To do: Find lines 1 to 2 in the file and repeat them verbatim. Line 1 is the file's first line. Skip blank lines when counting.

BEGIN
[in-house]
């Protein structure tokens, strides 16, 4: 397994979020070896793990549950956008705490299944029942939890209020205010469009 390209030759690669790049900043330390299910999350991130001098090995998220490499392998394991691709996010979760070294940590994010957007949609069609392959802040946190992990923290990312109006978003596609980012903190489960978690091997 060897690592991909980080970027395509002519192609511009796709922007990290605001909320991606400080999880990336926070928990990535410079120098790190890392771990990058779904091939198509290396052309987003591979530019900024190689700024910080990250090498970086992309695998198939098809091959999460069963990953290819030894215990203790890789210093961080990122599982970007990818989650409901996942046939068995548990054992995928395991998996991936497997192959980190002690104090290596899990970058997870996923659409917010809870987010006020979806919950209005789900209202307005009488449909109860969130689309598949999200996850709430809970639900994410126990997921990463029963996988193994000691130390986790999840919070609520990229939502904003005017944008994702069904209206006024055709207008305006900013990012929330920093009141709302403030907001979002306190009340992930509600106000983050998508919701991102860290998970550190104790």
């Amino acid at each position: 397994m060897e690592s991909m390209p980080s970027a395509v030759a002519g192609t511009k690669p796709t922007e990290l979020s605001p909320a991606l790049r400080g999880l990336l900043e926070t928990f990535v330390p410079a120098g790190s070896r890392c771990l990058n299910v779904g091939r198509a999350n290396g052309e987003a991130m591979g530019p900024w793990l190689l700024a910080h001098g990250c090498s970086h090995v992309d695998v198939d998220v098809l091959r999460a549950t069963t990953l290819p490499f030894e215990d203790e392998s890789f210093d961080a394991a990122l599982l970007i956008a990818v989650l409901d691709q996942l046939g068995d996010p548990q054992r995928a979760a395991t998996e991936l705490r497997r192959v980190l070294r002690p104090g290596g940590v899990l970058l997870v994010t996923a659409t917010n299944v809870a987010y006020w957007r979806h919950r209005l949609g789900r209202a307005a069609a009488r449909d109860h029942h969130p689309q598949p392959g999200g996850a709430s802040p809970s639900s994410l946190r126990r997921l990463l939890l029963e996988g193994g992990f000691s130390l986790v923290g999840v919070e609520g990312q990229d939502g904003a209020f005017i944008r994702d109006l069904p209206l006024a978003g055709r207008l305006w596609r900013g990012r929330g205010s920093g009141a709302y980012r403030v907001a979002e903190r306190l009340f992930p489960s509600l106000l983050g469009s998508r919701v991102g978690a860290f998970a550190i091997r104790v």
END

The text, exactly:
[in-house]
């Protein structure tokens, strides 16, 4: 397994979020070896793990549950956008705490299944029942939890209020205010469009 390209030759690669790049900043330390299910999350991130001098090995998220490499392998394991691709996010979760070294940590994010957007949609069609392959802040946190992990923290990312109006978003596609980012903190489960978690091997 060897690592991909980080970027395509002519192609511009796709922007990290605001909320991606400080999880990336926070928990990535410079120098790190890392771990990058779904091939198509290396052309987003591979530019900024190689700024910080990250090498970086992309695998198939098809091959999460069963990953290819030894215990203790890789210093961080990122599982970007990818989650409901996942046939068995548990054992995928395991998996991936497997192959980190002690104090290596899990970058997870996923659409917010809870987010006020979806919950209005789900209202307005009488449909109860969130689309598949999200996850709430809970639900994410126990997921990463029963996988193994000691130390986790999840919070609520990229939502904003005017944008994702069904209206006024055709207008305006900013990012929330920093009141709302403030907001979002306190009340992930509600106000983050998508919701991102860290998970550190104790």